Connected

                                                                                                                                          photoMy great-grandfather came from Germany and spent the first seven years of his life here as the indentured servant of a Norwegian dairy farmer. He was thirteen years old and spoke neither Norwegian nor English. By all accounts it was a harsh existence, yet he survived and eventually became a prosperous dairy farmer with ten children of his own—the youngest of which was my own beloved grandfather.

What does all this have to do with a bowl filled with gourds?

Well, my great-grandfather made the bowl those gourd are in from the trunk of a butternut tree. And every time I get this bowl out, I think about him and about what truly endures in this life.

Most of us have far too many “things” cluttering our lives. But this bowl that was carved over many a long winter’s night and the story of its creation are an inheritance that I cherish.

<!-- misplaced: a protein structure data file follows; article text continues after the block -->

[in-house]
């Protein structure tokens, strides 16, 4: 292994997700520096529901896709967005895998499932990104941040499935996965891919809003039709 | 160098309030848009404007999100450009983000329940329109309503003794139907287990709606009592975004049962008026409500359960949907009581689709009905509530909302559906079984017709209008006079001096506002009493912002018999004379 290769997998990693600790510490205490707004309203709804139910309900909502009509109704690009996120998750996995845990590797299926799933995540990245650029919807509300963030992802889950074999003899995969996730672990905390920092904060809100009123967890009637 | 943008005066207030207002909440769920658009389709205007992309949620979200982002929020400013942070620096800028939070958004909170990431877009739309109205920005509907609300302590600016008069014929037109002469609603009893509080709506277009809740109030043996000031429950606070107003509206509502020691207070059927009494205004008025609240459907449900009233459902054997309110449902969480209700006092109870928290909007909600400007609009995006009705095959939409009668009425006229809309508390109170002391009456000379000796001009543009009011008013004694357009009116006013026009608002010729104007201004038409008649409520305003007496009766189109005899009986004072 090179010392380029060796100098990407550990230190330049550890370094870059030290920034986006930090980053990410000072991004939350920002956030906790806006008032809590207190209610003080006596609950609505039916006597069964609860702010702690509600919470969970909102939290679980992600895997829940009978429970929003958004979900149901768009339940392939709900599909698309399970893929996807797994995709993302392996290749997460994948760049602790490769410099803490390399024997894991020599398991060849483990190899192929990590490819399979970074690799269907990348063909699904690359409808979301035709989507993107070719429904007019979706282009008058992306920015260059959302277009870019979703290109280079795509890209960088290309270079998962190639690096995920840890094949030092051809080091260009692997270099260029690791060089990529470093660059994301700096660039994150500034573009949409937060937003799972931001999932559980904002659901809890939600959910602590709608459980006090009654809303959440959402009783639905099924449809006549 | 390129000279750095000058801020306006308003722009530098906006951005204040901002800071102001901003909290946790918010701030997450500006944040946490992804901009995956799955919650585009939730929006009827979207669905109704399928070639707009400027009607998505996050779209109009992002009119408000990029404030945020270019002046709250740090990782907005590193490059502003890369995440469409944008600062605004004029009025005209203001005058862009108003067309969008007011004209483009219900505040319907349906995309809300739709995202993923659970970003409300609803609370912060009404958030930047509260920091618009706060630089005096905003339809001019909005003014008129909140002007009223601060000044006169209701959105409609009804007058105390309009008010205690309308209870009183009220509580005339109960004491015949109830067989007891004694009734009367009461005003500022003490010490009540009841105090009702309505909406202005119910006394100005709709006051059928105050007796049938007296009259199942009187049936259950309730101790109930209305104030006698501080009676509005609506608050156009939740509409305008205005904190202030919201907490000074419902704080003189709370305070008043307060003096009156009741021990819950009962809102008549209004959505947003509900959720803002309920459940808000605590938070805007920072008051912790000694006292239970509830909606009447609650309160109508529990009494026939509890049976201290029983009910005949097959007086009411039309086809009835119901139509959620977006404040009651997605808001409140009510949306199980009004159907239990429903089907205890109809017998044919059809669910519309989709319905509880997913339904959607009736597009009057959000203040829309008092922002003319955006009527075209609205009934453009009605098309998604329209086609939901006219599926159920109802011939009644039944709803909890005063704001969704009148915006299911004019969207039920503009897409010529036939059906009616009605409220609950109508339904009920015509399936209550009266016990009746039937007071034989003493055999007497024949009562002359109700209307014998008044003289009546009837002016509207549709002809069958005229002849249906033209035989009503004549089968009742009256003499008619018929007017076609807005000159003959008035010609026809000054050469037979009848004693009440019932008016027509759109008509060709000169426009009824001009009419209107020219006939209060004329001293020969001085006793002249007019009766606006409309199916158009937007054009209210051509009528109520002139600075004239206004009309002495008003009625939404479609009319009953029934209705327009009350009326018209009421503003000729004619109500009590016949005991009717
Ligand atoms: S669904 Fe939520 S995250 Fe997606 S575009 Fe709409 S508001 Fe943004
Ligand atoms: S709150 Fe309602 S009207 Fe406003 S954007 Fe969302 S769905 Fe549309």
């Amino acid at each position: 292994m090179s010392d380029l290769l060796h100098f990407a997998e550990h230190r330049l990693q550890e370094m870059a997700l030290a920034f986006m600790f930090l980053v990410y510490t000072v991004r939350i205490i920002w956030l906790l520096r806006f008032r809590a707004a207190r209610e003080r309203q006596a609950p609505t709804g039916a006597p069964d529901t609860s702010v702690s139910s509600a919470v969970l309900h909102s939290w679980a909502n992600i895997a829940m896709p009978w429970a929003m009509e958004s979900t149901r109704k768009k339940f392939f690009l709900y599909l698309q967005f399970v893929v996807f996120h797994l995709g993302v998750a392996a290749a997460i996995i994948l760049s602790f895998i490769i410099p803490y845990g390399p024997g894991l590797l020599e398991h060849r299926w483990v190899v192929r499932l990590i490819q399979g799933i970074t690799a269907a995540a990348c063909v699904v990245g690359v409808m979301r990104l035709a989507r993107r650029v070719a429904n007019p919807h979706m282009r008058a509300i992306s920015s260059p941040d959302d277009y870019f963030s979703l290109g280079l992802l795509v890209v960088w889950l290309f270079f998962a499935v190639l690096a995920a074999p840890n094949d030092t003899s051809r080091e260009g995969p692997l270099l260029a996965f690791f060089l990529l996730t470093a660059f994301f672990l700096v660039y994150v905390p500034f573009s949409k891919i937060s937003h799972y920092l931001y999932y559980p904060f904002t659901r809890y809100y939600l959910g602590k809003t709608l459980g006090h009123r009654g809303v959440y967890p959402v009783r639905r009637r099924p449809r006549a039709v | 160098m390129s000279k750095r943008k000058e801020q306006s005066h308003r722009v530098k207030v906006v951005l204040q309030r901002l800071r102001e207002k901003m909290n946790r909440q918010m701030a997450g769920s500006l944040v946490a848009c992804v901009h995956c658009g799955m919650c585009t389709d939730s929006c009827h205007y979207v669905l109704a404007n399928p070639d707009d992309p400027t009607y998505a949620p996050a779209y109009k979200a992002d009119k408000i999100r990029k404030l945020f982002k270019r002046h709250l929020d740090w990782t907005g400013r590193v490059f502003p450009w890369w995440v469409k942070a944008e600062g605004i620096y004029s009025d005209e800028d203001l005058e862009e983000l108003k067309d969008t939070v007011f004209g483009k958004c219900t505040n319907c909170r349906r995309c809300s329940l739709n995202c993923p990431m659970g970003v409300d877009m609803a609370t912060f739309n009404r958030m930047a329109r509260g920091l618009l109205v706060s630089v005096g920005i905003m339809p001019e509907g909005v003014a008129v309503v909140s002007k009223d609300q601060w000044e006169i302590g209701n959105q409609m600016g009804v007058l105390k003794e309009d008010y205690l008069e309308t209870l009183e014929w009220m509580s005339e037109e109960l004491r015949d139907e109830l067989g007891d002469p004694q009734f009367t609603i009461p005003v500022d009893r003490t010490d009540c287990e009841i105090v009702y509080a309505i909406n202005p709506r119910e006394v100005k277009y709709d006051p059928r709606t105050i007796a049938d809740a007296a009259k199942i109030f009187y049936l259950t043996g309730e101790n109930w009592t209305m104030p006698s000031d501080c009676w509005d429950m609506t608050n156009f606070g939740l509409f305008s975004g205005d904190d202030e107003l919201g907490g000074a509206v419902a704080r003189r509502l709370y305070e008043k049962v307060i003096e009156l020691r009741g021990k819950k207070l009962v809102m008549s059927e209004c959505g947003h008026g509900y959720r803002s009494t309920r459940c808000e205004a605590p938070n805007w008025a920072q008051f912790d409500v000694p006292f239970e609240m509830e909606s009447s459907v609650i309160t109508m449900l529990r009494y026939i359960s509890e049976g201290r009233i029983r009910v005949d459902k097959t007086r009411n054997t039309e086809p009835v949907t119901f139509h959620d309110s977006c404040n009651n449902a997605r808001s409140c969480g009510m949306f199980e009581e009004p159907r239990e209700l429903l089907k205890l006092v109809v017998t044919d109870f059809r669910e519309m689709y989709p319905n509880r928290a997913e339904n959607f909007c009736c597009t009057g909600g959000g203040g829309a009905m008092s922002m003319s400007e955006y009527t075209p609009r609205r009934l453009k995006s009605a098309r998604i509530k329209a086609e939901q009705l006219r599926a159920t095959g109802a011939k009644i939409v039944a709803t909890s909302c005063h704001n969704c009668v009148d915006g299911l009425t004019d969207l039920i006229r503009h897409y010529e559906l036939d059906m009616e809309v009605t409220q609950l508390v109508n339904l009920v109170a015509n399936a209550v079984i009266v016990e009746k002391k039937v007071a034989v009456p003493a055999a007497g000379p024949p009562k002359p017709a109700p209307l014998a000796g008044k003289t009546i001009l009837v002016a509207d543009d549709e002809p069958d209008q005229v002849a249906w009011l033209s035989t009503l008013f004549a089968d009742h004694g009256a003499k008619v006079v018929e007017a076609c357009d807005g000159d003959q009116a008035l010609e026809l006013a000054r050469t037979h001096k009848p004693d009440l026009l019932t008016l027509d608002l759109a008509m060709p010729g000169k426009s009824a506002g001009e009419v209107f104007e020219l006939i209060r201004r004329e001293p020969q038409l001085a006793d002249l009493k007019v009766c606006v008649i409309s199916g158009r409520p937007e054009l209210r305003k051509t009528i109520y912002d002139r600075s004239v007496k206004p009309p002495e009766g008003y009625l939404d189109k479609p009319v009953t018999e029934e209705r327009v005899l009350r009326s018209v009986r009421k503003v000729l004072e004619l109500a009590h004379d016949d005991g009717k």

photo
I’ve always been the keeper of stories like this.

My parents, both only children, were eager to escape the burden of remembering. Because I was adopted, though, I’ve always been on the lookout for ways to connect and figure out where I belong. To weave myself into the history of life.

 So the story of a boy who was dropped into a family not his own and managed not just to survive but to prosper? That’s a story I will never let die. It will be passed on. At least one of my children is bound to be struck by its power and become not just a willing keeper of the bowl, but also the protector of its message.

Quite a slice of immortality for a humble wooden bowl, don’t you think?

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